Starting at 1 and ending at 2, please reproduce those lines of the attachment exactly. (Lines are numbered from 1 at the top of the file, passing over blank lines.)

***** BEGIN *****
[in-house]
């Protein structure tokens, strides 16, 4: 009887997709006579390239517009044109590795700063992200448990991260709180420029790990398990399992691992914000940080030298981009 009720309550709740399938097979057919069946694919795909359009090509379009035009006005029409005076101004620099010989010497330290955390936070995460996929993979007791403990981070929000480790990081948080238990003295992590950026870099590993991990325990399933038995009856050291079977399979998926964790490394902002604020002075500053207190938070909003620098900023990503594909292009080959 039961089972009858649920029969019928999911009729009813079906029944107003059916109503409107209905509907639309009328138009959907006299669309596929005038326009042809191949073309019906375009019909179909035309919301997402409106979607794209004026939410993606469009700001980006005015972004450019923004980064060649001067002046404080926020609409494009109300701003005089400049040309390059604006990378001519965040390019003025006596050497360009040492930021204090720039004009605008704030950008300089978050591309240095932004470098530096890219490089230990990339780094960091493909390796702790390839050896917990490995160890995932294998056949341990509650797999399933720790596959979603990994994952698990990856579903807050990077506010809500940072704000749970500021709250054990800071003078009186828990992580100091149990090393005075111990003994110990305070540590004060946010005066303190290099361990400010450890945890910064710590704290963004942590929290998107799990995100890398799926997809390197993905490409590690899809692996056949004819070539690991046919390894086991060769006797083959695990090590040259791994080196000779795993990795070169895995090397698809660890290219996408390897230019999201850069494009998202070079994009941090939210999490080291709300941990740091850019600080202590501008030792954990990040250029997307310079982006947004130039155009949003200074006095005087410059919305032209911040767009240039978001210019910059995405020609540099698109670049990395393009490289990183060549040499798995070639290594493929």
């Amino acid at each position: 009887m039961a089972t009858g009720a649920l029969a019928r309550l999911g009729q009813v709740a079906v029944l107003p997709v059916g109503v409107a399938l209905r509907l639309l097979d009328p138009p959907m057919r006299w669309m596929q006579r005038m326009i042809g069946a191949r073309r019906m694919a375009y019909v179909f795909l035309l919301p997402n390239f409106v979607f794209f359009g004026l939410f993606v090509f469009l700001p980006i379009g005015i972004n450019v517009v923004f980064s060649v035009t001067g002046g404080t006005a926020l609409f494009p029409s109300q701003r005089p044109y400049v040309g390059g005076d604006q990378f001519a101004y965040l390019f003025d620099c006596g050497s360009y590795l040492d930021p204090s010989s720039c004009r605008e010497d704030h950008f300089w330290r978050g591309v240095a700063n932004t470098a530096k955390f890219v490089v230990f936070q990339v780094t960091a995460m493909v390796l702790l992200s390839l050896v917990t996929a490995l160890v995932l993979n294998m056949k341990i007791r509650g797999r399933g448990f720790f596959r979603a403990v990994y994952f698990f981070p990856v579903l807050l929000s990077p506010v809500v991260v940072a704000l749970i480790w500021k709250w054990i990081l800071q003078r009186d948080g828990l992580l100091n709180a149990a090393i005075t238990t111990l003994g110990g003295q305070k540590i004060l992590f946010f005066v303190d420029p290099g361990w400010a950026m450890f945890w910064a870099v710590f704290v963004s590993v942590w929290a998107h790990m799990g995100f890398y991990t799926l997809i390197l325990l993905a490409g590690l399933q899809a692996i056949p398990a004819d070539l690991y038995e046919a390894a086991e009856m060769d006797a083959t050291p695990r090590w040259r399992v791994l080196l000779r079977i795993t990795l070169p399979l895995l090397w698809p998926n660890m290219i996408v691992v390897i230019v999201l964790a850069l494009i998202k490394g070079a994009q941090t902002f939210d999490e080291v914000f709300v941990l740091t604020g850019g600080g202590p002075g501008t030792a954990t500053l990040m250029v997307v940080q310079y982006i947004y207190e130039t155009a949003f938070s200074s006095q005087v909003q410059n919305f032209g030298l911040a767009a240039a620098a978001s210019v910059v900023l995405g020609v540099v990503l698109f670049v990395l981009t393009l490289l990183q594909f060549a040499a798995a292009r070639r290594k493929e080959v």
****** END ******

[in-house]
């Protein structure tokens, strides 16, 4: 009887997709006579390239517009044109590795700063992200448990991260709180420029790990398990399992691992914000940080030298981009 009720309550709740399938097979057919069946694919795909359009090509379009035009006005029409005076101004620099010989010497330290955390936070995460996929993979007791403990981070929000480790990081948080238990003295992590950026870099590993991990325990399933038995009856050291079977399979998926964790490394902002604020002075500053207190938070909003620098900023990503594909292009080959 039961089972009858649920029969019928999911009729009813079906029944107003059916109503409107209905509907639309009328138009959907006299669309596929005038326009042809191949073309019906375009019909179909035309919301997402409106979607794209004026939410993606469009700001980006005015972004450019923004980064060649001067002046404080926020609409494009109300701003005089400049040309390059604006990378001519965040390019003025006596050497360009040492930021204090720039004009605008704030950008300089978050591309240095932004470098530096890219490089230990990339780094960091493909390796702790390839050896917990490995160890995932294998056949341990509650797999399933720790596959979603990994994952698990990856579903807050990077506010809500940072704000749970500021709250054990800071003078009186828990992580100091149990090393005075111990003994110990305070540590004060946010005066303190290099361990400010450890945890910064710590704290963004942590929290998107799990995100890398799926997809390197993905490409590690899809692996056949004819070539690991046919390894086991060769006797083959695990090590040259791994080196000779795993990795070169895995090397698809660890290219996408390897230019999201850069494009998202070079994009941090939210999490080291709300941990740091850019600080202590501008030792954990990040250029997307310079982006947004130039155009949003200074006095005087410059919305032209911040767009240039978001210019910059995405020609540099698109670049990395393009490289990183060549040499798995070639290594493929």